What were the Effects of the Crimean War in Britain?

The Impact of the Crimean War
What was the social and political impact of the Crimean War on mid-Victorian British society?
The Crimean War was the first European war to be covered by journalism. Though William Russell for the Times, despised the term “war correspondent” – his coverage of the conflict brought him international renown, and Florence Nightingale later credited her entry into wartime nursing to his reports (and although she was not as famous, the international renown of Mary Seacole was mainly down to Russell). He was described by one of the soldiers on the frontlines thus, “a vulgar low Irishman, [who] sings a good song, drinks anyone’s brandy and water and smokes as many cigas as a Jolly Good Fellow. He is just the sort of chap to get information, particularly out of youngsters.” This reputation however, led to Russell being blacklisted from some circles, including British commander Lord Raglan who advised his officers to refuse to speak with the reporter.
His dispatches were hugely significant. For the first time, the public could read about the reality of warfare. Shocked and outraged, the public’s backlash from his reports led the Government to re-evaluate the treatment of troops and led to Florence Nightingale’s involvement in revolutionising battlefield treatment.
On September 20, 1854, Russell covered the battle above the Alma River – writing his missive the following day in an account book seized from a Russian corpse. The story, written in the form of a letter to Delane, was supportive of the British troops though paid particular attention to the battlefield surgeons’ “humane barbarity”, and the lack of ambulance care for wounded troops. He later covered the Siege of Sevastopol where he coined the contemporary phrase “thin red line” in referring to British troops, writing that “[The Russians] dash on towards that thin red streak topped with a line of steel…” Following Russell’s reports of the appalling conditions suffered by the Allied troops conducting the siege, including an outbreak of cholera, Samuel Morton Peto and his partners built the Grand Crimean Central Railway, which was a major factor leading to the success of the siege.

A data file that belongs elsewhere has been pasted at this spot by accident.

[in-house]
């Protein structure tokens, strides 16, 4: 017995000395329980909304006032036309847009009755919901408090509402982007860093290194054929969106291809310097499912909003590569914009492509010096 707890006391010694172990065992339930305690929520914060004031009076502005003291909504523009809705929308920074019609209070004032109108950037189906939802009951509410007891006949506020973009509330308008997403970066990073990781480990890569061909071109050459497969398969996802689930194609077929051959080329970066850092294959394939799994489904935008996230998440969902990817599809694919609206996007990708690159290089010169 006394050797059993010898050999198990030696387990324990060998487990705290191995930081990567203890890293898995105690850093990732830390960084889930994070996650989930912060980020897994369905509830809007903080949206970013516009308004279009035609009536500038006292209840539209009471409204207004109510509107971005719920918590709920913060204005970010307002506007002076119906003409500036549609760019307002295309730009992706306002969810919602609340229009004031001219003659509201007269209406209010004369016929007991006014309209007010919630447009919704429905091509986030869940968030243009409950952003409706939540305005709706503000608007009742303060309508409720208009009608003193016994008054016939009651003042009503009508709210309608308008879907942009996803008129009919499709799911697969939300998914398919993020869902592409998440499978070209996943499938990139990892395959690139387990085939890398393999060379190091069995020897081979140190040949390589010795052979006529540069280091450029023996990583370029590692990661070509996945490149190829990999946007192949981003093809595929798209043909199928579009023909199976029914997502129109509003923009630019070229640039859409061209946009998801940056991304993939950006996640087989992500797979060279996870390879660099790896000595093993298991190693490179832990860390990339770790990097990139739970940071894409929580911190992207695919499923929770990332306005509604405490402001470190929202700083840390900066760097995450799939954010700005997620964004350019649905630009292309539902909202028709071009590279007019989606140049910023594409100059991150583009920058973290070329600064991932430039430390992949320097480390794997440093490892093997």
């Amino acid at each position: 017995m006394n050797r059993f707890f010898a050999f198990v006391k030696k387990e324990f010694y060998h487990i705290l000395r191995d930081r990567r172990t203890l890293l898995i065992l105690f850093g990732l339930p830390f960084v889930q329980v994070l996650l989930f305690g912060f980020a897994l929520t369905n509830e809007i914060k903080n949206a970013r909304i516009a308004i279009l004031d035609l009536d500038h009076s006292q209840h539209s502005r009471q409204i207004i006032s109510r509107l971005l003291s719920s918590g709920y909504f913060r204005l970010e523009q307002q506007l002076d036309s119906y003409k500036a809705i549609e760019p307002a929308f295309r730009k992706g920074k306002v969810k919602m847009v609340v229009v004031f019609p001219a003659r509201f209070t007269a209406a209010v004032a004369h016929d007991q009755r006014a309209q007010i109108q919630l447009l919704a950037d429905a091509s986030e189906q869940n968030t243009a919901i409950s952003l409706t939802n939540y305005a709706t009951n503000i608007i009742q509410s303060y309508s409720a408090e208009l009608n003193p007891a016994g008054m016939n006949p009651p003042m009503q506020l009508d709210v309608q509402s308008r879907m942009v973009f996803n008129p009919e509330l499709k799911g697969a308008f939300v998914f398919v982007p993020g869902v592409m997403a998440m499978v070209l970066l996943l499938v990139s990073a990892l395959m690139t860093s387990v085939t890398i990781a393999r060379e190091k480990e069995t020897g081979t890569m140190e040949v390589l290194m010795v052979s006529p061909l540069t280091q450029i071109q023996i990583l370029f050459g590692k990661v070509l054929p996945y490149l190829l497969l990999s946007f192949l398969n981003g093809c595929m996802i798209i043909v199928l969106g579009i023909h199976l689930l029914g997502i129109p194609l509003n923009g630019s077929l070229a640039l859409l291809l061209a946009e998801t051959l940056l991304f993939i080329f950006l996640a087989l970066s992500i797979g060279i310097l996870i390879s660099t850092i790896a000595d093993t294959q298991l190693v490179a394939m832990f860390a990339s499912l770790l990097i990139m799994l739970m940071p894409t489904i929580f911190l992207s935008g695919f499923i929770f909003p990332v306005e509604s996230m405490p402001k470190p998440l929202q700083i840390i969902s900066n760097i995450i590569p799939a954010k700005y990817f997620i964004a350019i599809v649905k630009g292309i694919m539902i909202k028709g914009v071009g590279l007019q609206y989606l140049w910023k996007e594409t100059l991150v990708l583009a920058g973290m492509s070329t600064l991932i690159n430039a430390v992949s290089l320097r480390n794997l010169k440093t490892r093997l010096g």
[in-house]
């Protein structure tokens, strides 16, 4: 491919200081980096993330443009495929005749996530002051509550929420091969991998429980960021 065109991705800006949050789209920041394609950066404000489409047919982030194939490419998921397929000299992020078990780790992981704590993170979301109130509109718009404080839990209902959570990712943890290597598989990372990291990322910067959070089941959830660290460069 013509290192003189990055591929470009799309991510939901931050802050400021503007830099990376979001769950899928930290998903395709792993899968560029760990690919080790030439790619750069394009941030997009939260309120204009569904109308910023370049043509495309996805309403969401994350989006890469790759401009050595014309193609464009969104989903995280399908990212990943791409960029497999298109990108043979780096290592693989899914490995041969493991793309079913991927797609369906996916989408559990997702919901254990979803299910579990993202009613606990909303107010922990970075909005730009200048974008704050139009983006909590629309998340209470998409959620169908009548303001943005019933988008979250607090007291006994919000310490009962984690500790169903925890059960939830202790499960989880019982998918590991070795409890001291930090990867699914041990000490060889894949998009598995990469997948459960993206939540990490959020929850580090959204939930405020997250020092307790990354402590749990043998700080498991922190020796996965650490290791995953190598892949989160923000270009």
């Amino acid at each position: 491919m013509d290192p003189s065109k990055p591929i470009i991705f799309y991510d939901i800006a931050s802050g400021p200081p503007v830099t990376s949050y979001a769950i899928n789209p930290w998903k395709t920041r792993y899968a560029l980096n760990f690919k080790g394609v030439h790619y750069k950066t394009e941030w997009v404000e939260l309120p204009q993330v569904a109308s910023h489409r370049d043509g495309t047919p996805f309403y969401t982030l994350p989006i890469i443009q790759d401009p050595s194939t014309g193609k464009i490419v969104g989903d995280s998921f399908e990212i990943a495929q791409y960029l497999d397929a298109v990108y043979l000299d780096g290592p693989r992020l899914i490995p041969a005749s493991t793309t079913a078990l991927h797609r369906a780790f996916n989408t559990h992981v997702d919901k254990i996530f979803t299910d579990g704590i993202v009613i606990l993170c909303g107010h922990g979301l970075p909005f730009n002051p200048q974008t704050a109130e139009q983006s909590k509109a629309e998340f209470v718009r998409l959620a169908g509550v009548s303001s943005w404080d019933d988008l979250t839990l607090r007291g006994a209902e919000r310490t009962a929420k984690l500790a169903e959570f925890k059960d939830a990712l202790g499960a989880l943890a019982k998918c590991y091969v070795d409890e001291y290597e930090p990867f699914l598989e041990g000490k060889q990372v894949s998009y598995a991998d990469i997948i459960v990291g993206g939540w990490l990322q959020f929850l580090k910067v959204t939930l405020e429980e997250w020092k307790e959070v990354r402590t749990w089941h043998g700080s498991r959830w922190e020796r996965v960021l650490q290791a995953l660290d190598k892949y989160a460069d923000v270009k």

Russell’s dispatches via telegraph from the Crimea remain his most enduring legacy as, for the first time, he brought the realities of war, both good and bad, home to readers. Thus he helped to diminish the distance between the home front and remote battle fields. Russell’s war reporting (often in semi-verbatim form) features prominently in Northern Irish poet Ciaran Carson’s reconstruction of the Crimean war in Breaking News (2003).
In postwar Britain, the popularity of the returning heroine Florence Nightingale led to her receiving a fund of £50,000 – a huge sum in those days – to form an institution for the training of Nurses at St Thomas’ and King’s College Hospital, and the creation of the modern Nursing profession was very definitely a direct result of the war. The Army also benefited through the press publicity of its shortcomings throughout the war, and a systematic programme of reforms was instituted. Henceforward the soldiery was no longer regarded as the ‘scum of the earth’ although the epithet ‘lewd and licentious’ stuck for many years. Also the system of purchasing of commissions began its way to abolition – some said that the whole social system of the quasi-divine rule of the aristocratic classes took a fatal knock in the Crimea. Though this is a bit strong the image of their Lordships certainly took a hammering.
The starting point was a Royal Commission in 1858, established in the aftermath of the Crimean War, under Jonathan Peel, then Secretary of State for War. In addition to the obvious instances of incompetence and maladministration which had been revealed, it was evident that the provision of an army of only 25,000 in the Crimea had stripped Britain of almost every trained soldier. The lesson was reinforced by the Indian Mutiny, which once again required almost the entire usable British Army to suppress.